Security researchers at Lumen’s Black Lotus Labs discovered several malicious Linux files designed to infect the Windows Subsystem for Linux (WSL) with malicious payloads.
First introduced in 2016, WSL allows developers run a GNU/Linux environment, including most command-line tools, utilities, and applications, directly on Windows, unmodified, without the overhead of a traditional virtual machine or dualboot setup.
The researchers said that the discovered samples were written primarily in Python and compiled in the Linux binary format ELF for the Debian OS, a popular Linux distribution. These files acted as loaders running a payload that was either embedded within the sample or retrieved from a remote server and was then injected into a running process using Windows API calls.
The samples were uploaded every two to three weeks from as early as May 3, 2021, through August 22, 2021, with the earliest samples written purely in Python 3. These samples used standard Python libraries that would allow them to run on both Linux and Windows systems. Another sample used PowerShell to interact with specific Windows APIs.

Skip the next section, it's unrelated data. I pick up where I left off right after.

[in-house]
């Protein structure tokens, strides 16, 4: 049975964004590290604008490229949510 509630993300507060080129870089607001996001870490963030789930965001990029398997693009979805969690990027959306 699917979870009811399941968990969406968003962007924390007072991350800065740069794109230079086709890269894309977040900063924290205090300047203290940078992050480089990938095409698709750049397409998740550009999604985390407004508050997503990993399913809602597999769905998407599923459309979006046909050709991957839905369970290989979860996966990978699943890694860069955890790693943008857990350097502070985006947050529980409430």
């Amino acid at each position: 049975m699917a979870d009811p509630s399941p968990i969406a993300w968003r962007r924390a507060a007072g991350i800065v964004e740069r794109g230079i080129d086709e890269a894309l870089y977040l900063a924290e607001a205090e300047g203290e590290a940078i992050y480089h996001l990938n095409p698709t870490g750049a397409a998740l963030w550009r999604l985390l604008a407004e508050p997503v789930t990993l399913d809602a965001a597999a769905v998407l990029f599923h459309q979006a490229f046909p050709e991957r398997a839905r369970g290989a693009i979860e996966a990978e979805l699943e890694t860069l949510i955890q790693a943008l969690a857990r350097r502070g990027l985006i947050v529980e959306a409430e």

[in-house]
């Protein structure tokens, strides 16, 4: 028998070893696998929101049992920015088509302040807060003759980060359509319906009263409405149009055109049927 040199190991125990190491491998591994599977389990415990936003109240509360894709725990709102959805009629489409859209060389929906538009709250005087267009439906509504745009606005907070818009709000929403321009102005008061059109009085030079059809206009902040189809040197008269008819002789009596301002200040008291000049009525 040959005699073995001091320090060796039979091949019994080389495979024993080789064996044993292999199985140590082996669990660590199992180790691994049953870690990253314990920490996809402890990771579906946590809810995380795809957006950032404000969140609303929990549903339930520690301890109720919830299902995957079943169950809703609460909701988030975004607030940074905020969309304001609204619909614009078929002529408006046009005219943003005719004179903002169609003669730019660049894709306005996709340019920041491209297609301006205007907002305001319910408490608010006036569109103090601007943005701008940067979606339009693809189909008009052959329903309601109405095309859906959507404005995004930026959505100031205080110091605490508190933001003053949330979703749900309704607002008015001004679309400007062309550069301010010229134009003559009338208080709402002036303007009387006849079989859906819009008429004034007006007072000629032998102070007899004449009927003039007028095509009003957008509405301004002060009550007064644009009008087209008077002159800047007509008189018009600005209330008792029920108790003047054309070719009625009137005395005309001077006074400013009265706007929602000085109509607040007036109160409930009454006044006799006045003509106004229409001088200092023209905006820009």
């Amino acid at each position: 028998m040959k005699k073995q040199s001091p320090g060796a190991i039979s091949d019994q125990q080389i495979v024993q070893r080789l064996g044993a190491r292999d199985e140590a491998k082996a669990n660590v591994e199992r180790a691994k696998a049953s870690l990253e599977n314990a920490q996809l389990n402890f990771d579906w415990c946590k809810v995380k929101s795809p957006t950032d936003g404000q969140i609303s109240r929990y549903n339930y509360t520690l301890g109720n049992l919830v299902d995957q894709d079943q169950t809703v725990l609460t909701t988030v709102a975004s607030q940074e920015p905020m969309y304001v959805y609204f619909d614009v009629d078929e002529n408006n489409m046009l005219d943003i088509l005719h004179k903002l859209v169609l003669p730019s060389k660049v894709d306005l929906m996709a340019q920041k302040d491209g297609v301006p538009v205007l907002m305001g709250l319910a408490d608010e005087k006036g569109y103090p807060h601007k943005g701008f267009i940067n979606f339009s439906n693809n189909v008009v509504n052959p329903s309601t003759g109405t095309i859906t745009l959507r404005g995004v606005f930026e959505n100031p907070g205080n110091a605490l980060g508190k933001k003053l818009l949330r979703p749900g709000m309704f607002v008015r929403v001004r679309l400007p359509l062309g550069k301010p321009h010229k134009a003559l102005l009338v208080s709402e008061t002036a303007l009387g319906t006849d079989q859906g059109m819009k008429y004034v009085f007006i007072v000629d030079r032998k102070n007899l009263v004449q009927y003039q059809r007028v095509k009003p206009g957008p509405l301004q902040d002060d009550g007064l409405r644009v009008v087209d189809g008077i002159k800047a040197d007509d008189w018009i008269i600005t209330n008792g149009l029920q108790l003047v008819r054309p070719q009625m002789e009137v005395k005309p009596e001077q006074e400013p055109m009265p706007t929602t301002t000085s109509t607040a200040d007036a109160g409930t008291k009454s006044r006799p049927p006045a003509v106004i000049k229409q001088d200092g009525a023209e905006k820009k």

One PowerShell sample contained functions allowing it to kill suspected AV products and analysis tools, Black Lotus said.
“To our knowledge, this small set of samples denotes the first instance of an actor abusing WSL to install subsequent payloads," the Black Lotus Labs security researchers said. "We hope that by illuminating this distinct tradecraft, we can help drive better detection and alerting before its use becomes more rampant.”
Indicators of Compromise and file hashes associated with this campaign are available in the Black Lotus Labs report.